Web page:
As one of the many Australians who enlisted in the army during WWI, Private Francis Gilbert Jenkins was one of the thousands of soldiers who never made it back home. When he succumbed to multiple gunshot wounds in 1917, Private Jenkins’ death traumatised his family and community for generations.
This history has been researched by Abby Richardson and Lena Van Swinderen.
Private Jenkins’ Service Record
Born in 1893, Francis Gilbert Jenkins was the only child of Lydia Christensen and Hercules Thomas, who worked as a commission agent. His mother, in a letter sent to “the officer in charge” after her son’s death, mentions that her husband died “some years ago” (Christensen, 1921, [online]).
Whether this occurred during Private Jenkins’ childhood or his adult life is not known. Nonetheless, Private Jenkins had an education and attended Moggill State School. After that, he became a pineapple farmer. Private Jenkins also appears to have been an active member of the Methodist community, as he is mentioned, along with his cousin Percy Norman Smith, in the recorded sermon of the Methodist Church of Australasia that commemorated fallen Methodist soldiers. It is probable that Private Jenkins attended the Moggill Uniting Church, which was built by local Methodists in 1868 and still exists today (Todd, 2013, [online]).
On 23 February 1916, Private Jenkins enlisted in the Australian military. There is no way of knowing what influenced him to do this; whether it was the memory of his dead father, patriotism, or a hunger for adventure. However, it is possible that his enlistment influenced his cousin, Percy, who joined the army a few months after, on 31 May.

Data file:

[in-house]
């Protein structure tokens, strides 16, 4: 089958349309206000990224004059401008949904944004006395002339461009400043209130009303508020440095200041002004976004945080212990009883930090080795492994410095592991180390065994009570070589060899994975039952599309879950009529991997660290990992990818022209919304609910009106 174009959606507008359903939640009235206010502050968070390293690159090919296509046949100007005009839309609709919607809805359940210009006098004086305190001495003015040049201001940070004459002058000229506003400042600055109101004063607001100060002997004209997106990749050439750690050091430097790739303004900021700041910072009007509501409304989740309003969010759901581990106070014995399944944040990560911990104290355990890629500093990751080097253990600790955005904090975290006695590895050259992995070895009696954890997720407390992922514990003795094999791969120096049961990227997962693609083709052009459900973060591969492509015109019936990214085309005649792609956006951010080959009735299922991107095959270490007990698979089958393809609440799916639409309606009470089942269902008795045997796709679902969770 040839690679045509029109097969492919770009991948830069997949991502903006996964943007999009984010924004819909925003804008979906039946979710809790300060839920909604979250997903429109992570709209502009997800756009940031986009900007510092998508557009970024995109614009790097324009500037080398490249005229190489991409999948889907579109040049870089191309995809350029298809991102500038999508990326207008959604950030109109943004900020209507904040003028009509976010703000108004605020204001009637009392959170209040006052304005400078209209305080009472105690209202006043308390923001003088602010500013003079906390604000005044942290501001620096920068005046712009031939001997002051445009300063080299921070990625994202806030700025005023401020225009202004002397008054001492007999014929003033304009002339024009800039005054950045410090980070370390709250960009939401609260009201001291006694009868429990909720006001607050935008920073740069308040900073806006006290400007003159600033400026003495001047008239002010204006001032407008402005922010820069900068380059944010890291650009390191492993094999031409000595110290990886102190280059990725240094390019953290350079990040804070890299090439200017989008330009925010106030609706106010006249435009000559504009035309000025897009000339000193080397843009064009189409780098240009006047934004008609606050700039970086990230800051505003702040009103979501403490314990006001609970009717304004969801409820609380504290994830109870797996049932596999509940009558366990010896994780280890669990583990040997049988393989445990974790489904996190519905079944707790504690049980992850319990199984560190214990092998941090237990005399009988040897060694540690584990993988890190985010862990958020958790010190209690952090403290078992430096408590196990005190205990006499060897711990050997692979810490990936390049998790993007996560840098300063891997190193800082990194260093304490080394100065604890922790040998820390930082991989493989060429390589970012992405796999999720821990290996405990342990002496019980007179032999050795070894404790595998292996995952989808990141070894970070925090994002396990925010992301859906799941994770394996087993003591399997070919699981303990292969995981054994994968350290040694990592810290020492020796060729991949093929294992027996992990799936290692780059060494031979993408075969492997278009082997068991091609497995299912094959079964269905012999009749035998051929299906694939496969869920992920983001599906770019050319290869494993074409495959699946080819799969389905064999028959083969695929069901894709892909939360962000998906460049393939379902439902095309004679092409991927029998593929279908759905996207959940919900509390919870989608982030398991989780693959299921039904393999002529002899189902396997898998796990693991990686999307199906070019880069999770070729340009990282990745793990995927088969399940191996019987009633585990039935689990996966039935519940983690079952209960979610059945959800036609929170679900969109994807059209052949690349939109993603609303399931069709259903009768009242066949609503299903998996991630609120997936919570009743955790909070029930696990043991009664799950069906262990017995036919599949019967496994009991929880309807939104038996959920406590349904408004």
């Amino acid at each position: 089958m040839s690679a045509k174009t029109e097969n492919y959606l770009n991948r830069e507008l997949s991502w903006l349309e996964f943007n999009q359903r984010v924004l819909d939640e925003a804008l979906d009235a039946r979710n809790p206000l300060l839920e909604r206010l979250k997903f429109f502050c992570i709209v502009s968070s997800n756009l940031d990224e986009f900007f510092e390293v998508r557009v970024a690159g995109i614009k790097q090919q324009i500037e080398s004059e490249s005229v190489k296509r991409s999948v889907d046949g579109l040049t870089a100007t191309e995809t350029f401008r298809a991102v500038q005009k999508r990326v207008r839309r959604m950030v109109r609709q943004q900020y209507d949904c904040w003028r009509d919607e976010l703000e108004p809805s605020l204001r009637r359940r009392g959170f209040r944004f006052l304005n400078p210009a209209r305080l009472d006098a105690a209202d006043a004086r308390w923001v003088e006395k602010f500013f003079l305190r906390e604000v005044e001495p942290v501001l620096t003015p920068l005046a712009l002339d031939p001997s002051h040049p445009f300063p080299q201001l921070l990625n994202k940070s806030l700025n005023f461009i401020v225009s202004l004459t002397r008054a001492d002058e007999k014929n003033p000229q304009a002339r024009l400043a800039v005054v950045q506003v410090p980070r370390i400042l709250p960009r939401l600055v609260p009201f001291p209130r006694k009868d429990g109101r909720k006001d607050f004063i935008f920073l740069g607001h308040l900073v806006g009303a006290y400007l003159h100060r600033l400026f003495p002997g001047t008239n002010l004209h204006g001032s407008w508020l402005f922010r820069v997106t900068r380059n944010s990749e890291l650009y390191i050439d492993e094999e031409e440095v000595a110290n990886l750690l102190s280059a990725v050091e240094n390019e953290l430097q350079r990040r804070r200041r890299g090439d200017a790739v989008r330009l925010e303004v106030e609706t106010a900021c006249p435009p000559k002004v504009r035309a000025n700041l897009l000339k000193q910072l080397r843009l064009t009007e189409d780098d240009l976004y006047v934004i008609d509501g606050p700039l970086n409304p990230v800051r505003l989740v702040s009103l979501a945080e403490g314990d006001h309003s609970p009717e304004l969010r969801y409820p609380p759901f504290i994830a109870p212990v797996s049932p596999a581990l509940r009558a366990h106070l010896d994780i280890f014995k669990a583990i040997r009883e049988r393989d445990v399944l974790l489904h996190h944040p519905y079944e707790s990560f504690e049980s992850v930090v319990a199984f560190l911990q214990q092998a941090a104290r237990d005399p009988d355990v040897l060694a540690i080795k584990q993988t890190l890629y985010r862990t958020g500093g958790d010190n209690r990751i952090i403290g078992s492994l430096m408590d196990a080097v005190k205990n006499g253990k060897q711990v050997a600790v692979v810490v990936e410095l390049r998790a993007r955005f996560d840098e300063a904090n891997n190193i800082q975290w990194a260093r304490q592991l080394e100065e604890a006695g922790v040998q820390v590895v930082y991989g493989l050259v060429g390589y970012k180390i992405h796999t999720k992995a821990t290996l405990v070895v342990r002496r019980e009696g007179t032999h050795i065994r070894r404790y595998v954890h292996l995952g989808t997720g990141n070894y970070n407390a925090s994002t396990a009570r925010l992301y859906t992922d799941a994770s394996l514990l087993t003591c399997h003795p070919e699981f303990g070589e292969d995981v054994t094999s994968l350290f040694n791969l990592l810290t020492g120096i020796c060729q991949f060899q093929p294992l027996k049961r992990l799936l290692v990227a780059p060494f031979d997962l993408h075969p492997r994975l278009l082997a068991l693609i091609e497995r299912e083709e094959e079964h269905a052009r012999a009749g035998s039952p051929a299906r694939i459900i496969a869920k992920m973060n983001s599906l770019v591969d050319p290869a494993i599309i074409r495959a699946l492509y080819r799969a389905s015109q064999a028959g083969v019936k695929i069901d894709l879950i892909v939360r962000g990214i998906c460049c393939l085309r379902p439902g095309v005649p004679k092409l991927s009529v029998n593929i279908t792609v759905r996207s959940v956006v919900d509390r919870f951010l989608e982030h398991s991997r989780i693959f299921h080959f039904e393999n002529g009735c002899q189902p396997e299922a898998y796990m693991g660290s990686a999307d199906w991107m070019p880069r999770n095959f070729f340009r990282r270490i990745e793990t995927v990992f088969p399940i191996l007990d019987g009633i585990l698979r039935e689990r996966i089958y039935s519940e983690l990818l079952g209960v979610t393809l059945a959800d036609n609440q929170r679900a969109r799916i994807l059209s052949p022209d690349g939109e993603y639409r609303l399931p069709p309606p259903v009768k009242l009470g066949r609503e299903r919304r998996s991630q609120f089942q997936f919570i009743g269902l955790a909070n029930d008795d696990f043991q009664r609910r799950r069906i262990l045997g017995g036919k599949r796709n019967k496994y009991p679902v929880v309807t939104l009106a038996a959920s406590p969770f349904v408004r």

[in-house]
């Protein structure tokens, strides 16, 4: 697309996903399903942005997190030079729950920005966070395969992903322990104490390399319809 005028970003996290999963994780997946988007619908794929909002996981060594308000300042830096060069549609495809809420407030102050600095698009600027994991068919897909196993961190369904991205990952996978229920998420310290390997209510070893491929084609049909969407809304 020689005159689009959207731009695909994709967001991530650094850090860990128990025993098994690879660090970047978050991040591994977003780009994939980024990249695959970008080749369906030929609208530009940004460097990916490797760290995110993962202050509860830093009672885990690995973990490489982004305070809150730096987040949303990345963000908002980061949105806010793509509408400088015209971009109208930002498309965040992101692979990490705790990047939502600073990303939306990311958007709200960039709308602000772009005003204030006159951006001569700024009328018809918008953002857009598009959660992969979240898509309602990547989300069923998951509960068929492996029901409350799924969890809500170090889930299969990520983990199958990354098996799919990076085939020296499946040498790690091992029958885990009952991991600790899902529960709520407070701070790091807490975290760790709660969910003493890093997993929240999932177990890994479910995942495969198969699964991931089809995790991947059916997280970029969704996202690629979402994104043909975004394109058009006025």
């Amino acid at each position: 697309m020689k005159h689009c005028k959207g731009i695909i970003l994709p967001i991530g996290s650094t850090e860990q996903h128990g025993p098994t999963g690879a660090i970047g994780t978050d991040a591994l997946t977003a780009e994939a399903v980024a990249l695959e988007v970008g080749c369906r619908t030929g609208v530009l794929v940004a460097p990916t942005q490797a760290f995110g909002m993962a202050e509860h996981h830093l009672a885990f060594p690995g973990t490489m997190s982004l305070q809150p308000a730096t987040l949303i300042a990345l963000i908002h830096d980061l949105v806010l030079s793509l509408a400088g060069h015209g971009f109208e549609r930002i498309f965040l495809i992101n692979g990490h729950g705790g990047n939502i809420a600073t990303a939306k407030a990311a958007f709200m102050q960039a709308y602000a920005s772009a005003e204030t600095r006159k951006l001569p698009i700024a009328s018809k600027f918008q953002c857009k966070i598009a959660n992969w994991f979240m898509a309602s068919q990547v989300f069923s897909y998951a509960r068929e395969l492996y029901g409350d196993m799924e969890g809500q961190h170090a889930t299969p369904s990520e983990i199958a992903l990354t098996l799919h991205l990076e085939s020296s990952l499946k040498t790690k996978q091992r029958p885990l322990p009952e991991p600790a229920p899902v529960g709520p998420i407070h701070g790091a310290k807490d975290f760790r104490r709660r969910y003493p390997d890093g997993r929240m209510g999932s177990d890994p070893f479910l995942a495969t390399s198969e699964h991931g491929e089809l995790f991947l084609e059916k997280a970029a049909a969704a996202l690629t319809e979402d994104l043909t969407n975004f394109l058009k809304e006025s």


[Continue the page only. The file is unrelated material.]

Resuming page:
Following his enlistment, Private Jenkins was placed into the 11th Machine Gun Corps, and then travelled to Melbourne. On 16 August, he embarked on the RMS Orontes and left Australia behind for good. He disembarked in Plymouth, England on 2 October. Following his arrival, he was “taken on strength” (a military term meaning that the soldier has been permanently moved to a battalion and has begun to receive pay) and proceeded overseas to France on 23 November.
On 29 September, 1917, Private Jenkins was wounded in action. Having received gunshot wounds to the shoulder and abdomen, he was quickly moved to Belgium, so he could be cared for in the 2nd Canadian Casualty Clearing Station. Sadly, the bullet wound he received to the abdomen proved to be too much, and he died five days later, on 4 October, after almost two years of battle. His remains were buried in the Lijssenthoek Military Cemetery, Belgium.
The death of Private Jenkins would have affected many members of the Kenmore-Moggill community he had once lived in. Due to his father’s death, it is probable that Private Jenkins’ mother, Lydia Christensen, would have depended on her son financially and emotionally. Losing her husband and only child in such a short space of time would have been horrendous for Lydia. Private Jenkins’ death would also have traumatised his aunt, Alice Smith, who would have received the news of his death directly after that of her own son, Percy.
Additionally, the close Methodist Church community would have felt Private Jenkins’ death as evidenced by the service that commemorates him and “all Methodist soldiers who have fallen during the Great War” (Methodist Church of Australasia, 1919, [online]).
Finally, the farm that Private Jenkins once worked on would have lost an employee. Almost the entire community was affected in some way by the passing of Private Jenkins. Like most of his fellow soldiers, he left behind no stunning tale of individual heroism, but instead, a simpler yet equally honorable story of a young farmer who made the ultimate sacrifice for his country. It is for this reason that he, like every fallen soldier, deserves to be remembered.